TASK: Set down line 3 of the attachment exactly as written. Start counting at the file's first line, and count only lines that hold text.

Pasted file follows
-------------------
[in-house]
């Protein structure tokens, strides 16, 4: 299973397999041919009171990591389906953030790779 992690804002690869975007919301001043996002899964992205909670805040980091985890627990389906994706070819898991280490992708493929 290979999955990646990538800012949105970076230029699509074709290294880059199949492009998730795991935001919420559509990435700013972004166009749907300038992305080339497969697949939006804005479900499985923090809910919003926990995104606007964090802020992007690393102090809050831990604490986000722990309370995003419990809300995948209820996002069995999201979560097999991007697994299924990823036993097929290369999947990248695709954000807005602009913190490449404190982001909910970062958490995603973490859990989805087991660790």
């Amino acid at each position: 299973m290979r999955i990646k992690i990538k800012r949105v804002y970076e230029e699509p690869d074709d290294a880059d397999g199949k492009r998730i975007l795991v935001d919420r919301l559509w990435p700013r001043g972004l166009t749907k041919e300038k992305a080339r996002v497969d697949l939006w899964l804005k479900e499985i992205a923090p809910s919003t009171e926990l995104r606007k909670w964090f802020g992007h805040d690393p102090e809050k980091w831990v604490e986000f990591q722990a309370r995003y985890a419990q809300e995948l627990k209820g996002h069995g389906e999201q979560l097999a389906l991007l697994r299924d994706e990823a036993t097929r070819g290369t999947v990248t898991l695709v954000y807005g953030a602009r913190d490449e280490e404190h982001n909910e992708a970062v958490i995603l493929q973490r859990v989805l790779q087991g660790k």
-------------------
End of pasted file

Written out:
């Amino acid at each position: 299973m290979r999955i990646k992690i990538k800012r949105v804002y970076e230029e699509p690869d074709d290294a880059d397999g199949k492009r998730i975007l795991v935001d919420r919301l559509w990435p700013r001043g972004l166009t749907k041919e300038k992305a080339r996002v497969d697949l939006w899964l804005k479900e499985i992205a923090p809910s919003t009171e926990l995104r606007k909670w964090f802020g992007h805040d690393p102090e809050k980091w831990v604490e986000f990591q722990a309370r995003y985890a419990q809300e995948l627990k209820g996002h069995g389906e999201q979560l097999a389906l991007l697994r299924d994706e990823a036993t097929r070819g290369t999947v990248t898991l695709v954000y807005g953030a602009r913190d490449e280490e404190h982001n909910e992708a970062v958490i995603l493929q973490r859990v989805l790779q087991g660790k």